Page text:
קו מפריד עליון

The return of the newsletter

Newsletters have regained their status as the next big thing. Here’s how to do it right

Although social media accounts for a significant share of digital marketing strategy, the mailing list remains a powerful tool. Its conversion rates (the number of people who open the mail) are far higher, more or less along the lines of the difference between a sniper rifle and carpet bombing. It is not by chance that this month a major transaction was consummated, in which a majority stake in Morning Brew, which specializes in newsletters, was acquired by Business Insider for 75 million dollars. There is no longer any doubt about the importance of investing in data collection, or of giving customers who have signed up a sense of special value.

What exactly is a newsletter?

A newsletter (hello, we’re here…) is a letter sent by email at regular intervals to an audience of recipients who have agreed to receive (and are interested in receiving) the email (under the new CAN-SPAM Act). It contains information, news and updates about the organization and its area of activity – from fashion companies to infrastructure companies, economic research institutes or media and crisis management firms, with owners whose fingers are always dancing on the keyboard and who have a tendency to rewrite anything and everything that moves. Newsletter target audiences could be existing company customers, potential customers, employees, members of organizations and nonprofits, people who are interested in a particular field, and many others.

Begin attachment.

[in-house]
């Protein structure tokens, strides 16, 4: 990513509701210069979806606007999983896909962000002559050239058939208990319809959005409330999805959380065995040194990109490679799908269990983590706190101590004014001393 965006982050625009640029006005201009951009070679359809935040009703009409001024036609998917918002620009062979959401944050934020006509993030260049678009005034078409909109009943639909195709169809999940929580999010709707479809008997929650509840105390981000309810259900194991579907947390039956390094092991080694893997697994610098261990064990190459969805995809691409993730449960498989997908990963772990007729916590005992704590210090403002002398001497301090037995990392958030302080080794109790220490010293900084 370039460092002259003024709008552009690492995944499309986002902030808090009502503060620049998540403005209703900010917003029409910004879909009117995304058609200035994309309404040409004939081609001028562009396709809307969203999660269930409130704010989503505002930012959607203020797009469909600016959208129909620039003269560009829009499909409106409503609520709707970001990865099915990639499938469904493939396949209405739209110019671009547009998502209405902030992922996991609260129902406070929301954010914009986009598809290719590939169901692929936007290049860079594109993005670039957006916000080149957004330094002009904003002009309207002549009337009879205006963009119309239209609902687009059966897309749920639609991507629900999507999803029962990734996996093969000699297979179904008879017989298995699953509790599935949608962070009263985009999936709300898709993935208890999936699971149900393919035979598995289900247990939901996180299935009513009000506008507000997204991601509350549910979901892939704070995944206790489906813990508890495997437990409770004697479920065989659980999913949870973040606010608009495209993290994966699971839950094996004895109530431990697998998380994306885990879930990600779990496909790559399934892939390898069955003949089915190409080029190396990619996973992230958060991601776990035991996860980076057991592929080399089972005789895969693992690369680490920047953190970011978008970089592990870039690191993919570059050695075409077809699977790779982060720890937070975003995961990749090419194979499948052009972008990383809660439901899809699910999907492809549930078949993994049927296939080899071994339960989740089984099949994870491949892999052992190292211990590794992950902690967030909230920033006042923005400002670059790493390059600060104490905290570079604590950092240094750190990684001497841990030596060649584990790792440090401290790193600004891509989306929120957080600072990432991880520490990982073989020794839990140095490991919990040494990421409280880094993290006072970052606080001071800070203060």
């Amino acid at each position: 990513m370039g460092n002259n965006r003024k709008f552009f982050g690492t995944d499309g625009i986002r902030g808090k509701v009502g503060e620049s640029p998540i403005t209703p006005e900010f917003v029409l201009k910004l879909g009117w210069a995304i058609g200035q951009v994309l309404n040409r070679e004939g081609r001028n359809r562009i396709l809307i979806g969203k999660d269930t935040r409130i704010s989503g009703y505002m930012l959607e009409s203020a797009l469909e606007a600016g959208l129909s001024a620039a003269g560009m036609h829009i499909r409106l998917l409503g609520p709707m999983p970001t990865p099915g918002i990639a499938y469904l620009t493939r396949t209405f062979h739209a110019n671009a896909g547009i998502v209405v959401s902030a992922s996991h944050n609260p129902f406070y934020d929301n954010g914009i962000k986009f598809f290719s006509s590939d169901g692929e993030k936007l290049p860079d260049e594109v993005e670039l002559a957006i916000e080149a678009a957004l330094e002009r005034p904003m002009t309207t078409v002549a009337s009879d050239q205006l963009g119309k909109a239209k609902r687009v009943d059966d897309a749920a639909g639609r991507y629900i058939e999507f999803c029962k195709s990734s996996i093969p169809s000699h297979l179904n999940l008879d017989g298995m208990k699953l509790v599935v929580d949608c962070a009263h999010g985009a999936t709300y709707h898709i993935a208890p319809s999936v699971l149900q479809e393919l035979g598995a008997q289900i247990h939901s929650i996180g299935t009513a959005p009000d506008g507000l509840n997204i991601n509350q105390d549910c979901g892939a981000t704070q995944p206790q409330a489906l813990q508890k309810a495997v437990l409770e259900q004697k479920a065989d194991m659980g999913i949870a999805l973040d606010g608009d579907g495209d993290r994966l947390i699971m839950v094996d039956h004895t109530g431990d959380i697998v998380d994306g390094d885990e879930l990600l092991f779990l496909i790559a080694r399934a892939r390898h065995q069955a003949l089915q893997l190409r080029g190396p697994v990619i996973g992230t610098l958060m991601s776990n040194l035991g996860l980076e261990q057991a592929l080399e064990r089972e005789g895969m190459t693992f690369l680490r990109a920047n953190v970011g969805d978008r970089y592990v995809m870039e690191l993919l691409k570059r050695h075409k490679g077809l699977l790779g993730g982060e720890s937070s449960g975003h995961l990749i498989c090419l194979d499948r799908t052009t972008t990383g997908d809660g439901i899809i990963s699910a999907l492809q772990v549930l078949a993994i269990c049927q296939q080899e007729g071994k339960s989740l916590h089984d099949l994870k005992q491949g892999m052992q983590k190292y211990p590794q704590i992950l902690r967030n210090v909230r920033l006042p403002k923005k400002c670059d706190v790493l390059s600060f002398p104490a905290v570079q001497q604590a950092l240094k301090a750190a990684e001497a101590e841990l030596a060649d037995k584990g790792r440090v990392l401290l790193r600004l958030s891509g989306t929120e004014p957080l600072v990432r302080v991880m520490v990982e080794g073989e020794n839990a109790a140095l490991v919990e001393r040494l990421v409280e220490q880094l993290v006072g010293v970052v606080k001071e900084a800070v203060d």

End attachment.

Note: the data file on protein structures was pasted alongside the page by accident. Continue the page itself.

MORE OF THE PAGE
Why is a newsletter important?

First and foremost, every firm needs a newsletter to strengthen and maintain personal connections with its clientele. A newsletter is an efficient marketing tool for building relationships with existing and potential customers. Research has found that a newsletter is the customer’s channel of choice for receiving updates regarding the firm’s activities and special offer campaigns. Why? Because customers feel that it is theirs, and it is for them.

Is there a plus side?

As we said, a definite yes. A newsletter grants the business owner complete control over content. It allows him to publish all information, special offer campaigns, discounts and company news clearly and methodically, without the consumer getting lost on Facebook, Instagram or a website.

A personal message: A newsletter helps to maintain a more personal relationship between the business owner/brand and the consumer, and helps to form and build a community – your mailing list is in fact consumers who actively want to know what is happening in your business/brand.

Staying in touch: A newsletter is a simple, efficient means to build ongoing contact with new and returning customers. It helps keep consumers abreast of goings-on, tempts them to visit the site or order a new product. The newsletter reminds the consumer of your existence.

Statistics and data: One of the most significant advantages of the newsletter is control and data collection. Most mailing systems enable the receipt of information on the number of recipients who opened the newsletter, average reading time, who stopped reading and where, whether products were purchased as a result of the newsletter, and more. These data are valuable assets to businesses, so not only is investing in a newsletter worthwhile, but it is also worth knowing which mailing system to use.

What makes a newsletter successful? 

In a nutshell – it must be interesting and relevant.

This point can be explained at length, but ultimately, it comes down to the basics: if the newsletter is interesting and relevant, it will survive. If not, it will unceremoniously end up in the junk folder.